Conveniently located on the tax-free Nevada side of Lake Tahoe, this 210-acre property is owned by Joel Horowitz, co-founder of Tommy Hilfiger. The 20,000-square-foot main house is modeled after a northern European mountain home and has a 3,500-bottle wine cellar. An indoor swimming pool and atrium, as well as a 19-seat movie theater, ensure constant entertainment, even if you're snowed in.
For more information, contact Shari Chase at Chase International.


In addition, the financial muscle of flush buyers allows for quite a bit of upward price flexibility. Twenty percent of a household's wealth consists of home equity, according to the National Association of Realtors. Following that logic, steel magnate Lakshmi Mittal--worth $32 billion--could easily afford $6.4 billion in housing.

"The net worth of the buyers and the sellers is such that they can do whatever they want," says Joshua Saslove of Joshua & Co., an Aspen-based affiliate of Christie's Great Estates. "The rules of the regular real estate market don't apply."

Sellers who find themselves able to piece together huge pieces of land in desirable locations can expect large listings.

Above: $65 million
San Francisco, Calif.
This French limestone-clad Gold Coast palace is certainly exclusive--you won't even get a go-see without having $800 million in the bank. The dramatic neoclassical villa was sold two years ago for $32 million; neighbors on "billionaires' row" include the Getty family. The limestone on the mansion comes from a single quarry in France. The windows are also European, as is the 19th-century Italian tile roof on the guest house.
For more information, contact Warwick Properties Group.

Gigantic Gems:

above:$125 million
Fleur de Lys
Beverly Hills, Calif.
The latest addition to the $100 million-plus club, Suzanne Saperstein's gem is aptly called the Fleur de Lys. Modeled after Louis XIV's palace at Versailles, the 45,000-square-foot home took five years to build following Saperstein's accumulation of the five acres in Beverly Hills during the 1990s. Should strolling the grounds bore you, there is a 50-seat screening room and a library filled with first edition books to entertain. Auto collectors will salivate over the nine-car garage.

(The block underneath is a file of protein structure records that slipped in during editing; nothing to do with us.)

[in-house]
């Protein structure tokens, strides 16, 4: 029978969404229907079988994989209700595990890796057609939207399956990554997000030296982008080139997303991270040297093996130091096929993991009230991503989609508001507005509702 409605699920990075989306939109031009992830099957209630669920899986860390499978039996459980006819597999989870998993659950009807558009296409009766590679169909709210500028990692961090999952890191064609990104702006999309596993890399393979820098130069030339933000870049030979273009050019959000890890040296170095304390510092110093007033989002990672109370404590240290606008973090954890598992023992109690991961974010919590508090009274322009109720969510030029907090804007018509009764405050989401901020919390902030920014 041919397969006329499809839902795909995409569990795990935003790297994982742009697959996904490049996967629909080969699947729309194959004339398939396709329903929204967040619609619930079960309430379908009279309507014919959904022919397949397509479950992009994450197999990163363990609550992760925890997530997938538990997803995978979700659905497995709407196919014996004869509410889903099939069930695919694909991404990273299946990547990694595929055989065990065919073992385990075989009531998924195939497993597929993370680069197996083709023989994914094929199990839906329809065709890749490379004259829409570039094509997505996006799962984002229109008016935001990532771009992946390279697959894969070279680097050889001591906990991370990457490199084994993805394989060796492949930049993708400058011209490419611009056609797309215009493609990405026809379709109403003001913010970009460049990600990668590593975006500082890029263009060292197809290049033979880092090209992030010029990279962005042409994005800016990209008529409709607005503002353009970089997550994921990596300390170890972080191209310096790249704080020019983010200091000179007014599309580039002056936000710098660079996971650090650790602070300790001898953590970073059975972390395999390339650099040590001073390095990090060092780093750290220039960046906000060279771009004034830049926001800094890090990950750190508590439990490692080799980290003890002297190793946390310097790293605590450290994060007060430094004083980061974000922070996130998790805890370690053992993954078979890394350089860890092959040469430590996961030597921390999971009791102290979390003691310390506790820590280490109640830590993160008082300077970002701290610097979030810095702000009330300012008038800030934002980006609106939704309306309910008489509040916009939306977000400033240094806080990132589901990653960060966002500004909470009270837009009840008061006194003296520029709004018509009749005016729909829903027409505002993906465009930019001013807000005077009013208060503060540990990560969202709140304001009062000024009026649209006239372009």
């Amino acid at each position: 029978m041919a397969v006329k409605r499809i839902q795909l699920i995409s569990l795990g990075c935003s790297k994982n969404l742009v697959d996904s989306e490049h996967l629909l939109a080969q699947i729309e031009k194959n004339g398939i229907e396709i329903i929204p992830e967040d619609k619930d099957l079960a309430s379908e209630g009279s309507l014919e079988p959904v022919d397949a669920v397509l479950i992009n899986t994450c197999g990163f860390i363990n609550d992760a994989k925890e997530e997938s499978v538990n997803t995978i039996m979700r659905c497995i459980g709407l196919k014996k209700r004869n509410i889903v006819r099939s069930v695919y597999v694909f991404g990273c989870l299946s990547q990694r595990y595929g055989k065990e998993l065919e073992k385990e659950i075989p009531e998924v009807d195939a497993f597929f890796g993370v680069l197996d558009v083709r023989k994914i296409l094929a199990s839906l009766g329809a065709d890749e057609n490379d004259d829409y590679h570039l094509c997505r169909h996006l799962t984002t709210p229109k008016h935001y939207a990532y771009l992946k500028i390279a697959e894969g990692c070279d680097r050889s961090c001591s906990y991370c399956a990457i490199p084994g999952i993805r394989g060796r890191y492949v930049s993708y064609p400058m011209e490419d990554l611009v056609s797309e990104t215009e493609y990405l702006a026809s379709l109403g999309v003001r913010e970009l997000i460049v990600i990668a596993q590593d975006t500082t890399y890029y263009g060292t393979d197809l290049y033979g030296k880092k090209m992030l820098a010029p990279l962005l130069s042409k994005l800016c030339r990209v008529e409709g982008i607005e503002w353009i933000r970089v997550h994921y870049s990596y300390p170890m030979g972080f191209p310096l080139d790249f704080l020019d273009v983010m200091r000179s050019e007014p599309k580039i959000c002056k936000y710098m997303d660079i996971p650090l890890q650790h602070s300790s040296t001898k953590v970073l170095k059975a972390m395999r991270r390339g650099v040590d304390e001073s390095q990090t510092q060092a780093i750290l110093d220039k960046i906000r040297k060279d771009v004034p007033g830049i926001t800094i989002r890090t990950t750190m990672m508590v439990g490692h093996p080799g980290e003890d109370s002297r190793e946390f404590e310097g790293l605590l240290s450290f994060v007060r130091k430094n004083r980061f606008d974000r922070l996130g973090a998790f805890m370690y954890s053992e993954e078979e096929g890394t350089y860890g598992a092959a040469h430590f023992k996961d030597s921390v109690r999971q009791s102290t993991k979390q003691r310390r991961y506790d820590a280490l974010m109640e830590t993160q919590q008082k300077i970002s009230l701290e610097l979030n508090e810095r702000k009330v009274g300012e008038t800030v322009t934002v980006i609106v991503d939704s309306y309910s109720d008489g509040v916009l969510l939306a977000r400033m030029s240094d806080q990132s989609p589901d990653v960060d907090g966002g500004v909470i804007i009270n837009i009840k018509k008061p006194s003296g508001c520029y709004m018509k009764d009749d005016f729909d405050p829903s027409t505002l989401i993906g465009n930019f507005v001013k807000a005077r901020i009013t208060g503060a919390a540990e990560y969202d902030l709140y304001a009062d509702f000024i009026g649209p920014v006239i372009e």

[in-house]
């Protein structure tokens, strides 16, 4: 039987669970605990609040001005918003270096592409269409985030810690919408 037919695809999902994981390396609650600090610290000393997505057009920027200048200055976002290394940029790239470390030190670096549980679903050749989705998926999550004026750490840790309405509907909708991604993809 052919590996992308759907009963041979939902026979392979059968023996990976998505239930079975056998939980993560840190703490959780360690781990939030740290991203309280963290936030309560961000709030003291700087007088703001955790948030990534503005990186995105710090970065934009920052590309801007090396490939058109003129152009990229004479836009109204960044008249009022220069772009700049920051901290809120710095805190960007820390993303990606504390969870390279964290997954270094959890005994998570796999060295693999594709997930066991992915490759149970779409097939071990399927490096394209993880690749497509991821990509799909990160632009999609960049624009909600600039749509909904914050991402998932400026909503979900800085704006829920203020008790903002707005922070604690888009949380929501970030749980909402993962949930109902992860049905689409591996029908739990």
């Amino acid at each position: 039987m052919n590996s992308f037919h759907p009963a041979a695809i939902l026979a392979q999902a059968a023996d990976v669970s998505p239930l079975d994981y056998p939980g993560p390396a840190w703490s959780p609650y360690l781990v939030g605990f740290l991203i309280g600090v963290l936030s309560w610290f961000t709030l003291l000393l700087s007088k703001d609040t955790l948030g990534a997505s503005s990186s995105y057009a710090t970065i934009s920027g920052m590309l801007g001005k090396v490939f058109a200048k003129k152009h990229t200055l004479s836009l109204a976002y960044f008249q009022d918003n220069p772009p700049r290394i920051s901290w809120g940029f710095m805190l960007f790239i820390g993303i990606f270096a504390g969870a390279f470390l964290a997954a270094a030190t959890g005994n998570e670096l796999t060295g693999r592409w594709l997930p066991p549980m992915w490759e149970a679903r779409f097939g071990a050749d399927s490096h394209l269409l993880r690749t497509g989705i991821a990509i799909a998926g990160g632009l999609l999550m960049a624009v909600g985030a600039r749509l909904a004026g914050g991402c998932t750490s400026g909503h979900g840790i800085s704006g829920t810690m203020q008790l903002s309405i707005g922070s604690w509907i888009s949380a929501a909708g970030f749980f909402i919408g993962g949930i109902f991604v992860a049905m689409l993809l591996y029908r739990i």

For more information, contact Joyce Rey at Coldwell Banker Beverly Hills.

The latest addition to the $100 million-plus club is Suzanne Saperstein's Los Angeles jewel aptly named the Fleur de Lys. Listed at $125 million and built in the style of Louis XIV's palace at Versailles, the 45,000-square-foot home took five years to construct following the accumulation of five acres in Beverly Hills during the 1990s by Saperstein and her now ex-husband, billionaire David Saperstein.

In Florida, beachfront land drives the highest-end market.

above:$125 million
Maison de L'Amitie, Palm Beach, Fla.
In 2004 Donald Trump bought former health care executive Abe Gosman's palace, Maison de L'Amitie, center, at a bankruptcy auction for $41.25 million. The refurbished version comes complete with a ballroom, conservatory, 100-foot-long ballroom and 475 feet of oceanfront.
For more information, contact Christina Condon at Sotheby's International Realty or Dolly Lenz at Prudential Douglas Elliman.

"There's nothing under $20 million that has 120 feet of ocean frontage in Palm Beach," says Cristina Condon at Sotheby's International Realty. "[ Trump's house] has 475 feet on the ocean."
Is your city in one of America's overpriced real estate markets?